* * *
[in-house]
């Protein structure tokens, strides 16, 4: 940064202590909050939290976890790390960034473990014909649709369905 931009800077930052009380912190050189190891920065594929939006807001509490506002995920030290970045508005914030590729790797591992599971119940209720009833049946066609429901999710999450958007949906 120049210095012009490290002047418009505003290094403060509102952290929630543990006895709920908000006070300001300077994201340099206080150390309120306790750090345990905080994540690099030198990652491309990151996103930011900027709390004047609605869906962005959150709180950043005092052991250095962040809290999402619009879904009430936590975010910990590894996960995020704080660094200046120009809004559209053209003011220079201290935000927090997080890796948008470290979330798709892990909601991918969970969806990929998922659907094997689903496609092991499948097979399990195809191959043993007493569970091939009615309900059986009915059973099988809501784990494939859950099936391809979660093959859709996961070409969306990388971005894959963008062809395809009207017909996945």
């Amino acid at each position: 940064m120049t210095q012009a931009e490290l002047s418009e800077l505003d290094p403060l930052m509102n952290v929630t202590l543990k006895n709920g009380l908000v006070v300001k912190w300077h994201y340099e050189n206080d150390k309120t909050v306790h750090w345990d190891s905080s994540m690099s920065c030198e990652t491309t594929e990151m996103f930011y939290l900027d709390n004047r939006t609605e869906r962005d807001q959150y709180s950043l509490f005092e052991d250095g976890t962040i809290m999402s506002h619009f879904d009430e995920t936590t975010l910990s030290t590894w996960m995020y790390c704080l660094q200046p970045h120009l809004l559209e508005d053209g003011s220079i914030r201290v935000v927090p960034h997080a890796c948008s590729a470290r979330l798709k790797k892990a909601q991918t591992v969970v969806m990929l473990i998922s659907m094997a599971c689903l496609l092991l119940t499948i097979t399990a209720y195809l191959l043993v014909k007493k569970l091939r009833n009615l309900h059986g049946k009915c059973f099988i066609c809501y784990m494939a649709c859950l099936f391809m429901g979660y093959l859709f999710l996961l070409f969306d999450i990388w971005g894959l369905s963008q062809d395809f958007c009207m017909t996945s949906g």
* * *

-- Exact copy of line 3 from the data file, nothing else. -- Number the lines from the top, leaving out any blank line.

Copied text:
């Amino acid at each position: 940064m120049t210095q012009a931009e490290l002047s418009e800077l505003d290094p403060l930052m509102n952290v929630t202590l543990k006895n709920g009380l908000v006070v300001k912190w300077h994201y340099e050189n206080d150390k309120t909050v306790h750090w345990d190891s905080s994540m690099s920065c030198e990652t491309t594929e990151m996103f930011y939290l900027d709390n004047r939006t609605e869906r962005d807001q959150y709180s950043l509490f005092e052991d250095g976890t962040i809290m999402s506002h619009f879904d009430e995920t936590t975010l910990s030290t590894w996960m995020y790390c704080l660094q200046p970045h120009l809004l559209e508005d053209g003011s220079i914030r201290v935000v927090p960034h997080a890796c948008s590729a470290r979330l798709k790797k892990a909601q991918t591992v969970v969806m990929l473990i998922s659907m094997a599971c689903l496609l092991l119940t499948i097979t399990a209720y195809l191959l043993v014909k007493k569970l091939r009833n009615l309900h059986g049946k009915c059973f099988i066609c809501y784990m494939a649709c859950l099936f391809m429901g979660y093959l859709f999710l996961l070409f969306d999450i990388w971005g894959l369905s963008q062809d395809f958007c009207m017909t996945s949906g």